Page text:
Sir Walter Scott, Ivanhoe, p. 109

“If any combatant was struck down, and unable to recover his feet, his squire or page might enter the lists and drag his master out of the press; but in that case the knight was adjudged vanquished, and his arms and horse declared forfeited.”

It’s the Middle Ages in England. Good King Richard the Lion-Hearted is missing; his evil brother John is in charge; and meanwhile, there’s a tournament to win. Scott gets pretty talky explaining the background to us; in fairness, he was in the process of inventing historical novels at the time. (He was also trotting out some fairly objectionable stereotypes, all the while appearing to think he was being very modern and fairminded. But I’ll go into that in my full review, later.)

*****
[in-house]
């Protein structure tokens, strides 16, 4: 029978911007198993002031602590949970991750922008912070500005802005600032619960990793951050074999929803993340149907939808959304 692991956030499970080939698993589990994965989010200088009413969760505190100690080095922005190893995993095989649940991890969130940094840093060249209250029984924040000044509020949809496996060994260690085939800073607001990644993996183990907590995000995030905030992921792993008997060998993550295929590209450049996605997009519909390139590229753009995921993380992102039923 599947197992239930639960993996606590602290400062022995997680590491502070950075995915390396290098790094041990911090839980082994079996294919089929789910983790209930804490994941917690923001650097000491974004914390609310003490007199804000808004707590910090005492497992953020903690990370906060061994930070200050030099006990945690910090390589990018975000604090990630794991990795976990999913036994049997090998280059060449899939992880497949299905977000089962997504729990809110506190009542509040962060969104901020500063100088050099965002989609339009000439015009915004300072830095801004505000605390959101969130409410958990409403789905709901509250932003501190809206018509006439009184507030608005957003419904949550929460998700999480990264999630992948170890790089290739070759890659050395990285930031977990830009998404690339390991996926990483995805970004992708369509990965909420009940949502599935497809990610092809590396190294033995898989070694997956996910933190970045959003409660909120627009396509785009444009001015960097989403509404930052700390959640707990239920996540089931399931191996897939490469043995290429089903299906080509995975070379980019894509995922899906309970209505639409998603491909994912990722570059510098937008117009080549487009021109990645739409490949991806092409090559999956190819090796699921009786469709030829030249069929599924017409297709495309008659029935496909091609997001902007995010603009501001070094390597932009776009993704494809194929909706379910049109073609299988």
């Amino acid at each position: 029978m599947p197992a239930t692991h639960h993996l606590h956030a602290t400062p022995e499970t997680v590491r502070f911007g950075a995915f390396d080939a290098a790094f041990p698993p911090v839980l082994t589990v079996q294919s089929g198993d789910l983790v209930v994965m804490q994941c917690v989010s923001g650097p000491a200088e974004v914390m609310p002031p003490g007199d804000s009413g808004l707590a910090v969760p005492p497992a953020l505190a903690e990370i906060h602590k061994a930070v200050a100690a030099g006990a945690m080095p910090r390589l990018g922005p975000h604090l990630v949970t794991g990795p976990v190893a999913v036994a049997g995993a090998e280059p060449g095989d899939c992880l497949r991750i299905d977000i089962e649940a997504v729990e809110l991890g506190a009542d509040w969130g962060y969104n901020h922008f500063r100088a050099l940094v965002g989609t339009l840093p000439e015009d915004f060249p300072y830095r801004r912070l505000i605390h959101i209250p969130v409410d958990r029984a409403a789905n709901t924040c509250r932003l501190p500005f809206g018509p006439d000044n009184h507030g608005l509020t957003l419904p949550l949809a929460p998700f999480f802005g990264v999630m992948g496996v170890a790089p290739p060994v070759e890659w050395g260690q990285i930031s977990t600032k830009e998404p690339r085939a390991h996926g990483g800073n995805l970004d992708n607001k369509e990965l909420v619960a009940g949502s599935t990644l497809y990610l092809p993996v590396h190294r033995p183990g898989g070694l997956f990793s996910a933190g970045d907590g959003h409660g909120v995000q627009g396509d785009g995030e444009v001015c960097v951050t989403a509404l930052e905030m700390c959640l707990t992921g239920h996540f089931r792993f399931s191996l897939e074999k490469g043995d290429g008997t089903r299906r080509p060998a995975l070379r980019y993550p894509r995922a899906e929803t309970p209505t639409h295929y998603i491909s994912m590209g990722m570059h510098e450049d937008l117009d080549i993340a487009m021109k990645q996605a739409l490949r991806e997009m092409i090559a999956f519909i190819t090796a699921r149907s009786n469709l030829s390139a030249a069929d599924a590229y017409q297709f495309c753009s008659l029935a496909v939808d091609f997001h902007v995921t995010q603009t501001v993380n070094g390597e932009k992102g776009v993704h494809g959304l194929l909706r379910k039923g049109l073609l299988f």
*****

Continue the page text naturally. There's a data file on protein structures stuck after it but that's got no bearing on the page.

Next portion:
Melisa Michaels, Sister to the Rain, p. 24

“That left the long-term residents suspicious of the newcomer elves.”

Because none of the more plausible explanations (such as Bigfoot) of what’s causing the nighttime disturbances in the artists’ colony make sense. Gotta be elves, right? Whatever the real Trouble is, private detective Rosie Lavine has let the Fresh-Out-Of-Faerie elf lord Finandiel talk her into straightening everything out….